They say opposites attract for good reason, but every four years couples that sit on different ends of the political spectrum find themselves wishing they had done what their mother suggested and found a nice, likeminded Republican/Democrat to settle down with instead.

However, election season does not have to spell the end for your inter-political union if you can follow some simple, sensible guidelines.


Political beliefs are often bred rather than made. I can’t tell you how many of my friends check their ballot based on how their family always voted, versus what they actually believe. As with any of your mate’s traits that you dislike, trying to change them will only make you crazy. Best to just let them bask in their ignorance.


Some couples who differ regarding issues get a thrill over the political debate.  They watch Real Time with Bill Maher or The O’Reilly Factor together to fuel a passionate dispute about the benefits of Obamacare or their outrage over runaway debt. But, in an instant, those little digs can hit a chord and the next thing you know, someone’s sleeping on the couch. Get yourself two separate iPads® and revel in your own political correctness in the privacy of your own screen.


If you’re passionate about your political position, you need a group of likeminded individuals that you can kibitz with. Don’t force your partner into engaging in debates or hearing your rant about the bailout. Find others who share your view, get a beer together, and tell your partner you’ll see them in the morning.


The most injurious thing you can do to the relationship is to say, “I told you so” when your candidate wins. As much as you might want to, and as much as it is probably warranted, celebrate quietly when you’re together.


Money is already the #1 thing that couples argue about, and nothing gets under a spouse’s skin more than wasting their money—which is certainly how they will view your throwing it at the opponent’s campaign. If you have a shared bank account, invest your time to canvass, make phone calls or run spreadsheets instead. It’s still extremely valuable and can come from you – and you alone.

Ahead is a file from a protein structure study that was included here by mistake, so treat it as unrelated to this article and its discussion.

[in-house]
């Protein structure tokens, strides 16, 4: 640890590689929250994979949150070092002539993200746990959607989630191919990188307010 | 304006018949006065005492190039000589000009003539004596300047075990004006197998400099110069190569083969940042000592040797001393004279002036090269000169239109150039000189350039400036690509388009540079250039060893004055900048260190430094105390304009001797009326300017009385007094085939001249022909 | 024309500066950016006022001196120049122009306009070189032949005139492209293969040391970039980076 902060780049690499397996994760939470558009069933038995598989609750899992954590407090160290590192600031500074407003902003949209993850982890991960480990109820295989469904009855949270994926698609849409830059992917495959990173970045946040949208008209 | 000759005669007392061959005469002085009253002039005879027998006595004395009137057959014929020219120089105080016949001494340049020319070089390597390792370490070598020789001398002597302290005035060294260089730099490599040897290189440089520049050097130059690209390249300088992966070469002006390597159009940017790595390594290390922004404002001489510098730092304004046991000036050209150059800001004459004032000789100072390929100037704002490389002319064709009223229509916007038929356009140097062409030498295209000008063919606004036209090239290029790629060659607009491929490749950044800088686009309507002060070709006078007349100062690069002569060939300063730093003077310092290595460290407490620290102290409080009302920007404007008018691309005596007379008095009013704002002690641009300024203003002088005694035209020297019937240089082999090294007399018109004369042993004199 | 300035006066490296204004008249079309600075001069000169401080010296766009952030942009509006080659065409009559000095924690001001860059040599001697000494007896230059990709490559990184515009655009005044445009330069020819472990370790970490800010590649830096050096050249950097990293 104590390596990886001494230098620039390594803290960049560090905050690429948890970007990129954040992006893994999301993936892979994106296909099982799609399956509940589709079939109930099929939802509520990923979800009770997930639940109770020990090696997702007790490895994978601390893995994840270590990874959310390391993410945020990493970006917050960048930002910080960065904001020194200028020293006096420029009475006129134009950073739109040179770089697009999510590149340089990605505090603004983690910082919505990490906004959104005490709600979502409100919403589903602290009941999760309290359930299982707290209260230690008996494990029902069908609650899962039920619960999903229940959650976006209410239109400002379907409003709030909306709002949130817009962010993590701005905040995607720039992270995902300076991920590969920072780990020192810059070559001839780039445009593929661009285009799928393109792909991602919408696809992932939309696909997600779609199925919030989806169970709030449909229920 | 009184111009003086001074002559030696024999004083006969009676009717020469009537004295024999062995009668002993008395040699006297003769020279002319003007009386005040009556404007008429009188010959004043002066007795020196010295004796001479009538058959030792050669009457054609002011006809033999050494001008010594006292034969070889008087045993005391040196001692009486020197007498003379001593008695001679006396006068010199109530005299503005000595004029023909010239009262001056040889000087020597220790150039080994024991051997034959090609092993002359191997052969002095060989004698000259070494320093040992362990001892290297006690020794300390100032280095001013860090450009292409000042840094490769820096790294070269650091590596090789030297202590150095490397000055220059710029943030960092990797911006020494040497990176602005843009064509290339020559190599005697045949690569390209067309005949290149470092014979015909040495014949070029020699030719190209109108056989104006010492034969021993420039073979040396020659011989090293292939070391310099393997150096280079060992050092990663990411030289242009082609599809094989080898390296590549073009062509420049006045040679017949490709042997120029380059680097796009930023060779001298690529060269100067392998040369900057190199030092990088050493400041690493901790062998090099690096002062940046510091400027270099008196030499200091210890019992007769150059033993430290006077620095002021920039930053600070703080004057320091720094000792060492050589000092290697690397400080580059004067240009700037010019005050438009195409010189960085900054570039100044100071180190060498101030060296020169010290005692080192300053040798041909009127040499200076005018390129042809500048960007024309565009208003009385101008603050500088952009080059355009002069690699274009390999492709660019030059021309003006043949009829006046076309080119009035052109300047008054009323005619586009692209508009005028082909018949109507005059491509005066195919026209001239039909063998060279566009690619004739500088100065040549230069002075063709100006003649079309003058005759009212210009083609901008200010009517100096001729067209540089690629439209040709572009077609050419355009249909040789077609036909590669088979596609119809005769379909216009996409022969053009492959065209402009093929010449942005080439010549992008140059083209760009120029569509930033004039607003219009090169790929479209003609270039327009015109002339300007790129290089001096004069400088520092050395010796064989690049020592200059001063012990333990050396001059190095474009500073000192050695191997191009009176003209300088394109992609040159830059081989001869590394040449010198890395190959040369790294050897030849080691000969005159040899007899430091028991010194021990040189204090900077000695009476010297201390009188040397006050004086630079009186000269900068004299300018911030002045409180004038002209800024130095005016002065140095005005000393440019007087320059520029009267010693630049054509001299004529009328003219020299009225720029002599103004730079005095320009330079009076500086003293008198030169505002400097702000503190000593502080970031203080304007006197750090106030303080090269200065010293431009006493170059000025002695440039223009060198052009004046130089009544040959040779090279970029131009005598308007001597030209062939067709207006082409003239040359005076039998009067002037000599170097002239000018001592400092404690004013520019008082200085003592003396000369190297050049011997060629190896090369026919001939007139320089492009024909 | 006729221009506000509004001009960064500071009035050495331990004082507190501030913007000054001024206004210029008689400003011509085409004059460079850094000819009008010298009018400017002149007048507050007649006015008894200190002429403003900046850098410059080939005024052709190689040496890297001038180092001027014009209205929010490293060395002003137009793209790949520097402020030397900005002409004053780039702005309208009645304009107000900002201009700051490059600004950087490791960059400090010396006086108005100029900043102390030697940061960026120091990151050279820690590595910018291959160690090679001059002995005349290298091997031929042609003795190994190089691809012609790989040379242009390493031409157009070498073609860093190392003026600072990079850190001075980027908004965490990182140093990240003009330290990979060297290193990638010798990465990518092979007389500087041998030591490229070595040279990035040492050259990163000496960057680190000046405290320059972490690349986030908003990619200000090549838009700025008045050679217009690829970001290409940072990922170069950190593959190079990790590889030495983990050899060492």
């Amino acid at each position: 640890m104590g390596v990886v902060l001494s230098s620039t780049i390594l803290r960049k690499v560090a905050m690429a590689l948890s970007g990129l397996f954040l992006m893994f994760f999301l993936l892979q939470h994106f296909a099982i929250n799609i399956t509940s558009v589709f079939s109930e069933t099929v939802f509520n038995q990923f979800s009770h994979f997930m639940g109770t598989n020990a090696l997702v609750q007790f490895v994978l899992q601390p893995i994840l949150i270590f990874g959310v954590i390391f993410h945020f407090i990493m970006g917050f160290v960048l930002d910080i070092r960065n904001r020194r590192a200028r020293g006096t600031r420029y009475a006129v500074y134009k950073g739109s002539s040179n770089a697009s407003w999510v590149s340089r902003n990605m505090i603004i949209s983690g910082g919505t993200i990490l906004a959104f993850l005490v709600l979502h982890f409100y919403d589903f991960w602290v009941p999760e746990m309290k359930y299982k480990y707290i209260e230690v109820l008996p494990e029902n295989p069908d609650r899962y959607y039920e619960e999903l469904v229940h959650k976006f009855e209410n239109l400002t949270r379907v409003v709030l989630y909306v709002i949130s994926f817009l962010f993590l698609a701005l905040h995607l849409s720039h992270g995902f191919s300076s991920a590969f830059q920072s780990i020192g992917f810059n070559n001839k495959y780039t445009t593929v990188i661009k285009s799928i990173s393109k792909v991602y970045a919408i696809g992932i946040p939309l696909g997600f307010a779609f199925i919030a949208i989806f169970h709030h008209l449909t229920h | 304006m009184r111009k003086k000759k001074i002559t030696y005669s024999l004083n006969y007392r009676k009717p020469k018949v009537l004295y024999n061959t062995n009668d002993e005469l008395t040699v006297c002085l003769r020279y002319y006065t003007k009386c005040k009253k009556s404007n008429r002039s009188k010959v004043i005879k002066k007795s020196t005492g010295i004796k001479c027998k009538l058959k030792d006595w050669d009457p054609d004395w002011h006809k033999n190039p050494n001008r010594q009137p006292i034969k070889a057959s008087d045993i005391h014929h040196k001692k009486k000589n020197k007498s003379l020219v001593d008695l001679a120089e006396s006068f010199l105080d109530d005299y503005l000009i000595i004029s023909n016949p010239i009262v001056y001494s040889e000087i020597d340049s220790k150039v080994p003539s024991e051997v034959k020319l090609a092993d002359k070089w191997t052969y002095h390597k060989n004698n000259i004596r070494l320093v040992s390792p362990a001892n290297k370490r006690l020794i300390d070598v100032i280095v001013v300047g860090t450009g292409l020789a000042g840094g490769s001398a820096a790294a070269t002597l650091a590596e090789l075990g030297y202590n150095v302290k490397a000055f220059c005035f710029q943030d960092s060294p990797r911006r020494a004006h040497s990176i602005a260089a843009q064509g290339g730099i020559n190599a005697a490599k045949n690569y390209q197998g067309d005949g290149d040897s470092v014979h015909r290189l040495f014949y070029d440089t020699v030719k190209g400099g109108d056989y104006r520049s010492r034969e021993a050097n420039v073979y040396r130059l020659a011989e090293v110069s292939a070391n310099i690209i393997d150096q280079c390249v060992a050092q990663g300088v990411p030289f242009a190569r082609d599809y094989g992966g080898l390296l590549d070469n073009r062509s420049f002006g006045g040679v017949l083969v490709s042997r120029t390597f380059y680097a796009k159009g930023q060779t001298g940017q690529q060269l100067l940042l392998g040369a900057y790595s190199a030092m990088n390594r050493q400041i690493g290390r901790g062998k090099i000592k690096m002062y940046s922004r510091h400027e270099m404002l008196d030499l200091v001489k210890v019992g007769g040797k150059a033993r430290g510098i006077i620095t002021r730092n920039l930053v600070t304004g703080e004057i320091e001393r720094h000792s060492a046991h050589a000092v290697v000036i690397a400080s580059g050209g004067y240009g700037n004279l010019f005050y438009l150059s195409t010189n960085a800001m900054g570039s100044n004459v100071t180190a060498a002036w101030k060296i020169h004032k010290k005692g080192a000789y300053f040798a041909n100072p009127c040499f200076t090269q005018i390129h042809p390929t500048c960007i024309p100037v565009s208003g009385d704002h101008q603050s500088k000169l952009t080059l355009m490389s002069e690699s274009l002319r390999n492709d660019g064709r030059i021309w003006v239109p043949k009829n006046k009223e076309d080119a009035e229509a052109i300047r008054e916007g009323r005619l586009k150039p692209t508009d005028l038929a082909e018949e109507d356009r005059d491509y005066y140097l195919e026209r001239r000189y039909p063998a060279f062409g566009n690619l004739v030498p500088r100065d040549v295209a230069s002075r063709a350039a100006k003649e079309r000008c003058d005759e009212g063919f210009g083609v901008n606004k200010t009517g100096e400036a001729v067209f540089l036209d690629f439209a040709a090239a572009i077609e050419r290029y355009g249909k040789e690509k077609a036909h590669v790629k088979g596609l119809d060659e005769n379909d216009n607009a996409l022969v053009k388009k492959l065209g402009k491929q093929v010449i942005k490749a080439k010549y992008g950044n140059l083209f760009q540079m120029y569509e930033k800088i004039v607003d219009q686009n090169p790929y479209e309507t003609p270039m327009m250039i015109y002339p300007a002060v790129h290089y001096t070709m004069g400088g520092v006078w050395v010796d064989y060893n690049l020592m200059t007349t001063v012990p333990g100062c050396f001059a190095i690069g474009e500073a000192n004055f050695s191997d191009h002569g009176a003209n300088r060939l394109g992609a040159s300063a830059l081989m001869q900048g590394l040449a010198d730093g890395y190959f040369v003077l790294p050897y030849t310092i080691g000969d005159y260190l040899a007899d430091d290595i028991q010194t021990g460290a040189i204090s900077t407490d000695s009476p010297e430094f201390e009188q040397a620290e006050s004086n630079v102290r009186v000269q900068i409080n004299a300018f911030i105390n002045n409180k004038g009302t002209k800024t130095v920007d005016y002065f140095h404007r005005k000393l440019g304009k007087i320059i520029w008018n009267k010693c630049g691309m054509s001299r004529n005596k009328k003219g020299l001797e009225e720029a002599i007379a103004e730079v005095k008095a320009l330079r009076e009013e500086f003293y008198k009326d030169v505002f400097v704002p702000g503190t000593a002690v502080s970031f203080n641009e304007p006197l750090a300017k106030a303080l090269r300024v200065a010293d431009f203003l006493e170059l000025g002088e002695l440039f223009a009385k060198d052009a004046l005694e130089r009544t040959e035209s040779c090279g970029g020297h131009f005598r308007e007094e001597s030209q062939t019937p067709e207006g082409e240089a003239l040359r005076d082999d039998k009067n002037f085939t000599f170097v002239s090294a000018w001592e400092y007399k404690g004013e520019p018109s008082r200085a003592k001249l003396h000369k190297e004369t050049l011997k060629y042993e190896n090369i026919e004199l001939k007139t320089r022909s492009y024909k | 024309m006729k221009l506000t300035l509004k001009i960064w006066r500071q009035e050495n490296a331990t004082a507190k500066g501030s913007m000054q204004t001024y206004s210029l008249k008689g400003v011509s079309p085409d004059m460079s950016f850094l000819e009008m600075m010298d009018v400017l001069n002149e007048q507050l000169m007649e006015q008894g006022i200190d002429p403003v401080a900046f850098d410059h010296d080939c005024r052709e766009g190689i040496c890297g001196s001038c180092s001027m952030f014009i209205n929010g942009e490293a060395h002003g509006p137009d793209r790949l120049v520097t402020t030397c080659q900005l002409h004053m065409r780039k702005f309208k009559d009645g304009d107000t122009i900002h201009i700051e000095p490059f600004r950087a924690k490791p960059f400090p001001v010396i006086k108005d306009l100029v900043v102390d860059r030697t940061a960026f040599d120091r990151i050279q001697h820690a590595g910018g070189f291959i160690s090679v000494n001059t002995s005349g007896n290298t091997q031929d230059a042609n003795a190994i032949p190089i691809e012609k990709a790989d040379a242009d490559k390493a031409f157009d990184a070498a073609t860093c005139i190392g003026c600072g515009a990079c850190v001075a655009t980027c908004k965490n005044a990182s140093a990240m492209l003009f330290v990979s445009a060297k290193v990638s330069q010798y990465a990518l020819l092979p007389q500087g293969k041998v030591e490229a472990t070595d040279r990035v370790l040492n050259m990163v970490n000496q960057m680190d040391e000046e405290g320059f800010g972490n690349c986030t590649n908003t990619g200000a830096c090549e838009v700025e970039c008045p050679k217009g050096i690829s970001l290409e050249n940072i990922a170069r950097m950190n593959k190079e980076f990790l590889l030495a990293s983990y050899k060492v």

If all else fails, follow the advice of Republican strategist Mary Matalin who says the secrets to a strong cross-political relationship are faith, family, and good wine.

Then again, if you ask her husband James Carville, a Democratic strategist, and he would say surrender, capitulation, and retreat. Whether you fight it out, booze it up or just rollover and play dead, you may just have to agree to disagree this election season.

Dear Mrs D is an online dating strategist who has been seen on Fox, NBC and CBS, and has written an eBook called, “D is for Dating: A Guide to Successful Online Dating.” She also covers a variety of dating topics on her new radio & TV show, “Dates & Mates with Dear Mrs D” which streams live at 2 PM PST every Friday on, and on Blog Talk Radio at 4 PM PST on Tuesdays.
  1. being conservative….I just have nothing in common with liberal women. Unfortunatly, most jewish women are liberal which forces me to date women outside the tribe too……..ex. a conservative questions why a murderer did what he did……..a liberal questions what society did to make him do what he did

  2. Thanks Pauly for the kind words. I am taken but the good news is that I met my hubby online. Hopefully you will also find the perfect match for you here!

  3. Jimbo – You are right that it isn’t easy to make a cross-political relationship work. A common belief system is something that bonds couples more than shared hobbies and interests. I’m not sure what geographic area you are in but you might want to try searching in a location where there is a high concentration of conservatives if that is something that is important to you. The beauty of online dating is that you can find your ideal match anywhere in the world!

  4. While this article is well written, the real problem is getting to to that first step. Politics is my business, but I leave it out of my personal life and do not bring it up on dates. However, so many people find out a person’s views and then turn hostile.

    This is “ideological bigotry,” and is just as pernicious as racial or ethnic bigotry. The world would be better off if more people who were passionate about their politics and religion would be respectful of others and not jump to conclusions.


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